Hilary Coulson and Ryan Mulvey Delve Deeply into History
It’s no wonder that Hilary Coulson and Ryan Mulvey have garnered the 2010 Academic Excellence in History award, presented at the annual Undergraduate Honors Convocation on May 4.
Both Coulson and Mulvey, members of the class of 2010, have spent their USD careers delving deeply into the complexities of history and preparing themselves for graduate school.
Mulvey, who attended Scripps Ranch High School in San Diego, is a double major in history and political science. “Politics and history are my passions,” Ryan said, and his focus includes the history of France, French politics, political theory, and intellectual history.
Mulvey studied the history of France with Kathryn Statler, PhD. Clara Oberle, PhD, had a strong influence on his historical studies, especially in regards to wartime France. As a native San Diegan, Mulvey was also able to connect with Iris Engstrand, PhD, in a California history course. In Historian’s Methods – an upper-division course that he took during his freshman year – Mulvey learned from Jonathan Conant, PhD, how a historian should research and write. "Even though it was a little overwhelming, I realize now that it was something that formed me as a scholar over the past four years,” Mulvey said.
Mulvey also studied the French Revolution in a preceptorial course with Molly McClain, PhD, participating in her “Reacting to the Past” methodology that leads students to become more intimate with the periods and places they study.
“Things are little more black and white before you have a university education,” Mulvey said of USD’s impact on his intellectual growth. “I’ve been able to analyze the world in which I live and know the impact of my decisions as a USD student. I know that anybody can make a difference.”
While at USD, Mulvey worked as the opinion editor for the campus newspaper The Vista. He is a member of Phi Alpha Delta (a pre-law fraternity) and worked at the student-led Model United Nations. He is also a member of Phi Alpha Theta (the history honor society) as well as the French and political science societies.
Mulvey has ambitious plans after graduation. He will enter a joint-degree program in law and political philosophy at Boston University as a possible step to a future PhD. He aims to teach political philosophy and ethics, and is also considering the practice of law.
Coulson, who attended Hilltop High School in Chula Vista, is majoring in interdisciplinary humanities with an emphasis on English and a substantial minor in history. By graduation she will have taken eight courses in the history department.
Coulson entered USD with plans to become a prosecutor. She has spent much of her USD career working in the Restitution Enforcement Division of the San Diego County District Attorney’s Office, where she helped pioneer a victim advocacy program in the South Bay area.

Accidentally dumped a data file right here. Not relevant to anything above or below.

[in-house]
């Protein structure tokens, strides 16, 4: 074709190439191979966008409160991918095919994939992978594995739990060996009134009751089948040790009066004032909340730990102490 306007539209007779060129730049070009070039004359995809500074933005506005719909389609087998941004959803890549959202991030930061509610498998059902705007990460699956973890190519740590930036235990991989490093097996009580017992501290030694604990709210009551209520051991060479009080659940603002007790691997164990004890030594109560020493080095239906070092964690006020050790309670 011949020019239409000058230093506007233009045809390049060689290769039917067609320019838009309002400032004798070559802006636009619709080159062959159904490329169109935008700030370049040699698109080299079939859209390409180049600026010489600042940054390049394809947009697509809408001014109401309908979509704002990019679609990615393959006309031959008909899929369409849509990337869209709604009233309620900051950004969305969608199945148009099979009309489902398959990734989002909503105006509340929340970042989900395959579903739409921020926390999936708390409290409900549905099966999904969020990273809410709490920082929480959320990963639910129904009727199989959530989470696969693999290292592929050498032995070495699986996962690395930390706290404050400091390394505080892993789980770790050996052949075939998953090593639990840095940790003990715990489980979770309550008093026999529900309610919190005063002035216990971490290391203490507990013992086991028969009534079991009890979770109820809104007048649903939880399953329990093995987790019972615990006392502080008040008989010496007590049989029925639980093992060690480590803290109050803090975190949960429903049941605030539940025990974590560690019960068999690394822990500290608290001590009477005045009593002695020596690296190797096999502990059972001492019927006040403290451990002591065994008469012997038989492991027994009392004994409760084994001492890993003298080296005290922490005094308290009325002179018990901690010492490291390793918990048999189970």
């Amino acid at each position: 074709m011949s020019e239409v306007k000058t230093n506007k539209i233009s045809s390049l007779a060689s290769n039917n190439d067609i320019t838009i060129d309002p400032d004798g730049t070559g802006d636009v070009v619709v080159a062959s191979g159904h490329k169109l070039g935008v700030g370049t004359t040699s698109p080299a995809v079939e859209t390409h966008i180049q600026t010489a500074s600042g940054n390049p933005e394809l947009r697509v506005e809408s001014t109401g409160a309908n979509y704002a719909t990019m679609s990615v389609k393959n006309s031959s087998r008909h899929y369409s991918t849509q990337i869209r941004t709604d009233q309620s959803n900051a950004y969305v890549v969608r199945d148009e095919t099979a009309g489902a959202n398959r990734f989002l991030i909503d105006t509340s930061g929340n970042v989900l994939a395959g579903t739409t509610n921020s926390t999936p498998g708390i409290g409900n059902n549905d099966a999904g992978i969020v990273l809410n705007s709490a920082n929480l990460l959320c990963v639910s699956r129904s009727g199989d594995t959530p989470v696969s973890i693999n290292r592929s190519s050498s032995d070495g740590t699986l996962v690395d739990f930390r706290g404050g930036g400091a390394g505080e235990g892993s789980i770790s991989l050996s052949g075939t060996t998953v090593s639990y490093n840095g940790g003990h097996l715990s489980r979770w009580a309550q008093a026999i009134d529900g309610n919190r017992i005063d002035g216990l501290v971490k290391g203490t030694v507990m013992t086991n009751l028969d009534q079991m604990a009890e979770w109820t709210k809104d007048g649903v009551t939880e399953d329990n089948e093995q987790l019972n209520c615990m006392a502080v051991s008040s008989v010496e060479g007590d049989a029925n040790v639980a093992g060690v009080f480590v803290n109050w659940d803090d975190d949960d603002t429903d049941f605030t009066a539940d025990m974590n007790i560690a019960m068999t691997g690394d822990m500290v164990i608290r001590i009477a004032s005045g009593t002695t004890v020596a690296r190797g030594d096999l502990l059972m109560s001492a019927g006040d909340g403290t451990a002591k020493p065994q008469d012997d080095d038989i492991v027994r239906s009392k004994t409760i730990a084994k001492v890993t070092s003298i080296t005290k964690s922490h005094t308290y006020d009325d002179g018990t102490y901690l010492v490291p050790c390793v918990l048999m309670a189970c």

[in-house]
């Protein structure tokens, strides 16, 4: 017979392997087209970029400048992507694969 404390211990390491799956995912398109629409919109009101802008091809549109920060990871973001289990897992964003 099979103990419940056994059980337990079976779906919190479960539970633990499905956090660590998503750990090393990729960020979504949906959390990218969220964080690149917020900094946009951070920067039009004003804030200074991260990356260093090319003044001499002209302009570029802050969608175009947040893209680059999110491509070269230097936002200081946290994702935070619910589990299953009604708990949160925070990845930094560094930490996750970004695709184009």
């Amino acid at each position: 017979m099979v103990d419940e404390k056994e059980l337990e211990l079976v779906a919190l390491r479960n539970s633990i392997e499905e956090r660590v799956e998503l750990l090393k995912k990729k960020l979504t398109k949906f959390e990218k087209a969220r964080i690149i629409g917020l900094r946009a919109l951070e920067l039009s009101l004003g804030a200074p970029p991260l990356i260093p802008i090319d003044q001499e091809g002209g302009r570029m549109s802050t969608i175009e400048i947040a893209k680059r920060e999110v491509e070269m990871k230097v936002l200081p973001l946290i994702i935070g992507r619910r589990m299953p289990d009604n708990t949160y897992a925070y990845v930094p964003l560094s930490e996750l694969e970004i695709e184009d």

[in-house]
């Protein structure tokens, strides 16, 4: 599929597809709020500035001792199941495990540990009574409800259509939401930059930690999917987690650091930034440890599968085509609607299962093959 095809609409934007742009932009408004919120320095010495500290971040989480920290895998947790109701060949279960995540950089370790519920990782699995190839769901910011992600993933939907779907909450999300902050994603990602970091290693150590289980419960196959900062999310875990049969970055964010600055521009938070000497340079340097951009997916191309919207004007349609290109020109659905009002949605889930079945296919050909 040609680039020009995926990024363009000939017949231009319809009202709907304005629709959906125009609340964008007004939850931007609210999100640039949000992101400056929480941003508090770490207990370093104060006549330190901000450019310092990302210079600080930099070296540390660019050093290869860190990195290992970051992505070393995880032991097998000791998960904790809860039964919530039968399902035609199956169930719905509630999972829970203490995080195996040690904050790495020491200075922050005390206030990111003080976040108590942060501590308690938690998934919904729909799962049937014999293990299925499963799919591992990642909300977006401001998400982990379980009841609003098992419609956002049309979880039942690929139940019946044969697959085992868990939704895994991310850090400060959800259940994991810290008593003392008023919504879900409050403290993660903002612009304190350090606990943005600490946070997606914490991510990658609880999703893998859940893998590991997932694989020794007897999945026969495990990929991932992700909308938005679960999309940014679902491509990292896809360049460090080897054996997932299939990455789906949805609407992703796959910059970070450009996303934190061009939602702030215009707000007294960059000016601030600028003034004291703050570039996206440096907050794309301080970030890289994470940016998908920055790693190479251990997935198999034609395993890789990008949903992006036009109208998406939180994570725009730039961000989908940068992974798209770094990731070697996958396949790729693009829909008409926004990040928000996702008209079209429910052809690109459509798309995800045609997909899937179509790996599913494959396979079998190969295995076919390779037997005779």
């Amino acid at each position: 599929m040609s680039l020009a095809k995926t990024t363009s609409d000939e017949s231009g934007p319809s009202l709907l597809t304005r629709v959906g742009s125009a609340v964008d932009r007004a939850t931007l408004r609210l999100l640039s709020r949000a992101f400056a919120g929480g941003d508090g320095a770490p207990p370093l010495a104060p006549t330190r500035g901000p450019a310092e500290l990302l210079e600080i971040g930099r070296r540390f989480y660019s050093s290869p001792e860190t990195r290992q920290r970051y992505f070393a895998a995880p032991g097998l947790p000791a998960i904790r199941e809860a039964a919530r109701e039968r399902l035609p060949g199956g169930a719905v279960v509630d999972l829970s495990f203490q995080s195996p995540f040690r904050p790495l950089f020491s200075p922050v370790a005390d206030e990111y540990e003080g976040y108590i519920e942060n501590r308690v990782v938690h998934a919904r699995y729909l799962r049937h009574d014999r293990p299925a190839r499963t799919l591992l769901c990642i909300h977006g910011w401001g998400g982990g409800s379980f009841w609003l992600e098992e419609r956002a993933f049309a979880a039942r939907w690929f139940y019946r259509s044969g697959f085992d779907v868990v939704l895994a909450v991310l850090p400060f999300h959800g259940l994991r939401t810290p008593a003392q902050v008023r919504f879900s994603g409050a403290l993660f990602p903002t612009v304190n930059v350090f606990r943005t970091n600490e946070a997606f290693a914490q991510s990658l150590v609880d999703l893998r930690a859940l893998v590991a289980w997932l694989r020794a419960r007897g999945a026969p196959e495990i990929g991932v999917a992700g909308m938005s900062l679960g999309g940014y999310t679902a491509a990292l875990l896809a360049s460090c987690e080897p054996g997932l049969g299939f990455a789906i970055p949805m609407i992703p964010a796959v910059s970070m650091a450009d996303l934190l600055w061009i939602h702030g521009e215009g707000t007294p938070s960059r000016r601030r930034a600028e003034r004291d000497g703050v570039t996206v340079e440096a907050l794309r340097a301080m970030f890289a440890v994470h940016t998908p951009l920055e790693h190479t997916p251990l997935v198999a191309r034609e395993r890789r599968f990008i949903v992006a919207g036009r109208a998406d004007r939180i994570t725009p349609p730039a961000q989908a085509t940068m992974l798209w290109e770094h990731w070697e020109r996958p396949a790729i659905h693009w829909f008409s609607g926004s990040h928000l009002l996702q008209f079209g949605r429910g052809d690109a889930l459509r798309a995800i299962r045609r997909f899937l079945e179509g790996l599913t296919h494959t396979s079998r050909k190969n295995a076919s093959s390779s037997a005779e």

“It was right in my area of concern,” Coulson said. “I’m concerned about victims and justice being served to people.”
But then Coulson took the American Women in History course taught by Victoria de la Torre, PhD, which includes a focus on marginalized groups in American society and the history of women and minority struggles.
“Doctor de la Torre inspired me to pursue history full time,” Coulson said. “She made a difference in my life. I want to be a women’s history professor. I want to make a difference in others’ lives.”
Coulson went on to take several other courses with de la Torre and formed a strong intellectual bond with her professor. In March they teamed up with history major Laura Vaughn to write an article in The Vista opinion section defending the importance of Women’s History Month in honoring women’s struggles against legal and cultural oppression. The full article is available here.
“It’s important for society to look at the progress we’ve made in the last 40 years with the feminist revolution and civil rights movement,” said Coulson, adding that everybody should be required to take a women’s history course. “Just because Obama is president doesn’t mean there’s not a lot still to be done. The country can move forward by understanding history better.”
With the assistance of de la Torre, McClain, and Thomas Barton, Coulson prepared a senior humanities thesis on witch hunts in early modern Europe. She studied the role that fertility played in the interrogation and prosecution of women during the hunts. She observed witches’ roles in blocking fertility and how women were very closely linked to, and responsible for, fertility.
“They were blamed for impotence in men,” Coulson explained. “If a woman is not fertile, it’s her fault. I haven’t seen anybody explore this facet of the witch hunts.”
Coulson, who is a member of Phi Alpha Theta, is currently applying to PhD programs in history and hopes to enter Claremont Graduate University.
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